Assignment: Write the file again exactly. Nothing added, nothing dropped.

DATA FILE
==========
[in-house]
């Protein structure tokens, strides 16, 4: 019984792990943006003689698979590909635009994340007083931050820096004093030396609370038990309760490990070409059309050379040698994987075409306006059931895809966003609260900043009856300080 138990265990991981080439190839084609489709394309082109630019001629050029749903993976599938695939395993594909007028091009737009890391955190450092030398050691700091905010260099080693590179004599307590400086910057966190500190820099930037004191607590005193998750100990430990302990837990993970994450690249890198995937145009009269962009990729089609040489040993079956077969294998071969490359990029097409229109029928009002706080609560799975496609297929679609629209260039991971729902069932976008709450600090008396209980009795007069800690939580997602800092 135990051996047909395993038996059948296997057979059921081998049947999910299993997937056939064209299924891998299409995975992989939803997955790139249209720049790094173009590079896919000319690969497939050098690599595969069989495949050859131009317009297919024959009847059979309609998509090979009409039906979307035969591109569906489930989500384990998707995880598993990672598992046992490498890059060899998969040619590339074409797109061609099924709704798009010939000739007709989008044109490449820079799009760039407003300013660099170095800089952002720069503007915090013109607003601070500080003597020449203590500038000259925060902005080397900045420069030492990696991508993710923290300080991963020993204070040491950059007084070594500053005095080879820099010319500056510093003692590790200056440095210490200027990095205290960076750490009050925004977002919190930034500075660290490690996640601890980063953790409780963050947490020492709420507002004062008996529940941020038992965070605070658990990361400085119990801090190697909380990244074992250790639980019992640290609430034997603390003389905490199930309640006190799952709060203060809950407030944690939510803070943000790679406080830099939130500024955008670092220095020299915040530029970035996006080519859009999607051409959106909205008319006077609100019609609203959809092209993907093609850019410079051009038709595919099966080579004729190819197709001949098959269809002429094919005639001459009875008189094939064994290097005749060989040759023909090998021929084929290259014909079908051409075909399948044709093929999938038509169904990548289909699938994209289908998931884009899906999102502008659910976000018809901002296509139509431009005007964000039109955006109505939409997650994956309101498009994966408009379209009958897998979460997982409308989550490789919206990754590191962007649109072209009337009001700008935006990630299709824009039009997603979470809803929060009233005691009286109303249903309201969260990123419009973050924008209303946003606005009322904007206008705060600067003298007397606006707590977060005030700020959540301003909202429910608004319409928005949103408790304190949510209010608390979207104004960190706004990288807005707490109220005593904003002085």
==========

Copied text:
[in-house]
């Protein structure tokens, strides 16, 4: 019984792990943006003689698979590909635009994340007083931050820096004093030396609370038990309760490990070409059309050379040698994987075409306006059931895809966003609260900043009856300080 138990265990991981080439190839084609489709394309082109630019001629050029749903993976599938695939395993594909007028091009737009890391955190450092030398050691700091905010260099080693590179004599307590400086910057966190500190820099930037004191607590005193998750100990430990302990837990993970994450690249890198995937145009009269962009990729089609040489040993079956077969294998071969490359990029097409229109029928009002706080609560799975496609297929679609629209260039991971729902069932976008709450600090008396209980009795007069800690939580997602800092 135990051996047909395993038996059948296997057979059921081998049947999910299993997937056939064209299924891998299409995975992989939803997955790139249209720049790094173009590079896919000319690969497939050098690599595969069989495949050859131009317009297919024959009847059979309609998509090979009409039906979307035969591109569906489930989500384990998707995880598993990672598992046992490498890059060899998969040619590339074409797109061609099924709704798009010939000739007709989008044109490449820079799009760039407003300013660099170095800089952002720069503007915090013109607003601070500080003597020449203590500038000259925060902005080397900045420069030492990696991508993710923290300080991963020993204070040491950059007084070594500053005095080879820099010319500056510093003692590790200056440095210490200027990095205290960076750490009050925004977002919190930034500075660290490690996640601890980063953790409780963050947490020492709420507002004062008996529940941020038992965070605070658990990361400085119990801090190697909380990244074992250790639980019992640290609430034997603390003389905490199930309640006190799952709060203060809950407030944690939510803070943000790679406080830099939130500024955008670092220095020299915040530029970035996006080519859009999607051409959106909205008319006077609100019609609203959809092209993907093609850019410079051009038709595919099966080579004729190819197709001949098959269809002429094919005639001459009875008189094939064994290097005749060989040759023909090998021929084929290259014909079908051409075909399948044709093929999938038509169904990548289909699938994209289908998931884009899906999102502008659910976000018809901002296509139509431009005007964000039109955006109505939409997650994956309101498009994966408009379209009958897998979460997982409308989550490789919206990754590191962007649109072209009337009001700008935006990630299709824009039009997603979470809803929060009233005691009286109303249903309201969260990123419009973050924008209303946003606005009322904007206008705060600067003298007397606006707590977060005030700020959540301003909202429910608004319409928005949103408790304190949510209010608390979207104004960190706004990288807005707490109220005593904003002085």